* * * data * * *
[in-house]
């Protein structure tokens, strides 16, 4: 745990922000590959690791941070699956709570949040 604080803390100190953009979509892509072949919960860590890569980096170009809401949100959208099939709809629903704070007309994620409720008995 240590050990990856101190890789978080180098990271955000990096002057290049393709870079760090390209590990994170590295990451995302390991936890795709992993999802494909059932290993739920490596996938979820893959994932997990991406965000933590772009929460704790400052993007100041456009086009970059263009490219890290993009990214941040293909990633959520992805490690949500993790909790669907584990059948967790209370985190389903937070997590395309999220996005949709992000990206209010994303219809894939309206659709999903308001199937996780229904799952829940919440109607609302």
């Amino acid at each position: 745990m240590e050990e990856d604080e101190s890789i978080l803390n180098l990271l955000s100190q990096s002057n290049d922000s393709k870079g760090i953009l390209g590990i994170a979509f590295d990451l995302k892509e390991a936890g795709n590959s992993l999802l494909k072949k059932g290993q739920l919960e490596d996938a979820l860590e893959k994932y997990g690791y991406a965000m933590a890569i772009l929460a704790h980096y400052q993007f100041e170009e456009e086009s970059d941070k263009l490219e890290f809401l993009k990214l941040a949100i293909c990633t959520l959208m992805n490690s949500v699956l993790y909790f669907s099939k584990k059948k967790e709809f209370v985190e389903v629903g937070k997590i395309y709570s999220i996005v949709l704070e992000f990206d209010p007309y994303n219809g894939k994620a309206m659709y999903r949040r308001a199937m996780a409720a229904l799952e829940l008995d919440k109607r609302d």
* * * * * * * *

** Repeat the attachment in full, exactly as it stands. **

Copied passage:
[in-house]
């Protein structure tokens, strides 16, 4: 745990922000590959690791941070699956709570949040 604080803390100190953009979509892509072949919960860590890569980096170009809401949100959208099939709809629903704070007309994620409720008995 240590050990990856101190890789978080180098990271955000990096002057290049393709870079760090390209590990994170590295990451995302390991936890795709992993999802494909059932290993739920490596996938979820893959994932997990991406965000933590772009929460704790400052993007100041456009086009970059263009490219890290993009990214941040293909990633959520992805490690949500993790909790669907584990059948967790209370985190389903937070997590395309999220996005949709992000990206209010994303219809894939309206659709999903308001199937996780229904799952829940919440109607609302």
């Amino acid at each position: 745990m240590e050990e990856d604080e101190s890789i978080l803390n180098l990271l955000s100190q990096s002057n290049d922000s393709k870079g760090i953009l390209g590990i994170a979509f590295d990451l995302k892509e390991a936890g795709n590959s992993l999802l494909k072949k059932g290993q739920l919960e490596d996938a979820l860590e893959k994932y997990g690791y991406a965000m933590a890569i772009l929460a704790h980096y400052q993007f100041e170009e456009e086009s970059d941070k263009l490219e890290f809401l993009k990214l941040a949100i293909c990633t959520l959208m992805n490690s949500v699956l993790y909790f669907s099939k584990k059948k967790e709809f209370v985190e389903v629903g937070k997590i395309y709570s999220i996005v949709l704070e992000f990206d209010p007309y994303n219809g894939k994620a309206m659709y999903r949040r308001a199937m996780a409720a229904l799952e829940l008995d919440k109607r609302d």